Ghana launches National Guideline for Cancer Management
The Ministry of Health and the Ghana Health Service (GHS), in collaboration with Roche Ghana Limited, a Pharmaceutical Company, at the weekend launched the first National Guideline for Cancer Management in the country.
The 126-page Document was developed by a team of experts including surgeons, oncologists, paediatricians, pharmacists, obstetricians, gynaecologists, nutritionists, haematologists and epidemiologists.
The National Health Insurance Authority, the private sector and Non-Governmental Organisations were also involved in developing the Document, which was led and fully funded by Roche Ghana.
The Document is a follow-up to the National Strategy for Cancer Control in Ghana and provides tools and knowledge for various categories of health practitioners to make decisions regarding cancer patient care at their levels of competence.
Dr Anthony Nsiah-Asare, the Director-General of the GHS, who launched the Document in Accra, explained that although the National Strategy for Cancer Control provided information on policy and the basis for control, it did not contain sufficient information on management.
He, however, commended Roche for the support and stakeholders for the extensive work and invaluable contributions towards the successful development of the Document.
“As a surgeon, I am all too aware of the havoc cancers cause in our society. This Document will contribute in no small way to reversing this trend,” he said.
Dr Nsiah-Asare said the Document was user-friendly with clear guidelines on activities for respective cancers at the various levels of care including referrals, while well laid out procedures were made available for easy usage by all healthcare professionals.
There was also information on the various laboratory investigations with respect to the levels of care, he said, adding that the inclusion of the very basic level of the health system; the Community-Based Health Planning and Services (CHPS), in the Guideline, fitted very well in the country’s objective of achieving Universal Health Coverage.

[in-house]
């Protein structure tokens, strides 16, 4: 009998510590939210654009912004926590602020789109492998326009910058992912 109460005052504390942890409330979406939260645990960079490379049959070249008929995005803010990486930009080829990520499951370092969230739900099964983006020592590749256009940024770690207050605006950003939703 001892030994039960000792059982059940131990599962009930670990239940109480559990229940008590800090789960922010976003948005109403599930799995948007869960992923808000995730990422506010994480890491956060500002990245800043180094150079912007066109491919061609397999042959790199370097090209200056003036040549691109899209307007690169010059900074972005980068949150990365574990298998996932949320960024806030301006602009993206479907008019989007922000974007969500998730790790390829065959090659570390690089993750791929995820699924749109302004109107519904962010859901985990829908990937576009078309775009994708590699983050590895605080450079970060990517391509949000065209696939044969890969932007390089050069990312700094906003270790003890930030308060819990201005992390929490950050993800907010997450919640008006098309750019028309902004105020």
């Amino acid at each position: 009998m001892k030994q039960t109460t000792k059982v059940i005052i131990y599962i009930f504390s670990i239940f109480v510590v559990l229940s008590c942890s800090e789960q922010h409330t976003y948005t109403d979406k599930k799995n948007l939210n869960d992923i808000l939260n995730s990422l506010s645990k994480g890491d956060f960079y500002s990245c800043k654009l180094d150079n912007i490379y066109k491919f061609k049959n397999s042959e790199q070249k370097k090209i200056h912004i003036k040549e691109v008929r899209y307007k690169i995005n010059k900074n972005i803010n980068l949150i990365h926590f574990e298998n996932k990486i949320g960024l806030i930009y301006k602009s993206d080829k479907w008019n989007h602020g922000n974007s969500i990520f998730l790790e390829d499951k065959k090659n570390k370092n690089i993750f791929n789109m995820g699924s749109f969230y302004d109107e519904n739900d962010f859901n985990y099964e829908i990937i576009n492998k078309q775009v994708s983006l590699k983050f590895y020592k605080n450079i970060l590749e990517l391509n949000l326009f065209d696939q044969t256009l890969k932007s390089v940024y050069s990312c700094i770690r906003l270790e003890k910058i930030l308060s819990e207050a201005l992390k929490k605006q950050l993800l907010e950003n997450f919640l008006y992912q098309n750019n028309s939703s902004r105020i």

Dr Nsiah-Asare noted that the Document also provided an opportunity for advocating for inclusion of other cancers in the benefit package of the National Health Insurance Scheme.
He, therefore, urged all to support the advocacy movement to ensure that the carefully thought out intentions of the Document to improve cancer care in Ghana was achieved.
He, however, said the current Guidelines was limited to the five most common cancers in Ghana, namely; breast, cervical, prostrate, lymphomas and childhood cancers, which were found to be amenable to curative treatment.
Childhood cancers, he explained, have now been included to complete the coverage of all age groups, and also because high cure rates could be achieved with standard care.
Dr Nsiah-Asare expressed satisfaction at the quality and detailed content of the Document and implored all healthcare practitioners to use it to benefit society.
Mr Joao Paulo Magalnaes, the Country Manager of Roche Product Ghana Limited, said the company believed that every cancer patient, irrespective of where they lived and financial status, deserved to be treated equally with the right standard of care.
This was the reason the Roche sponsored, financially, the development of the Guideline for the treatment of the five most prevalent cancers in Africa and congratulated the team of experts and their associate healthcare professionals for the good work.
He said Roche was the worldwide leader in cancer research and was very proud to have discovered and launched important life-saving medicines that brought hope to patients, their families and healthcare professionals.
Mr Magalnaes said apart from the several other innovative treatments being developed, the company would soon launch the first immuno-therapy that extended significantly the survival of breast cancer patients.
He said the Roche was also working with the GHS and MOH to ensure that Ghanaians also benefited from the innovations of the company with the aim to expanding its footprints to Sub-Saharan Africa.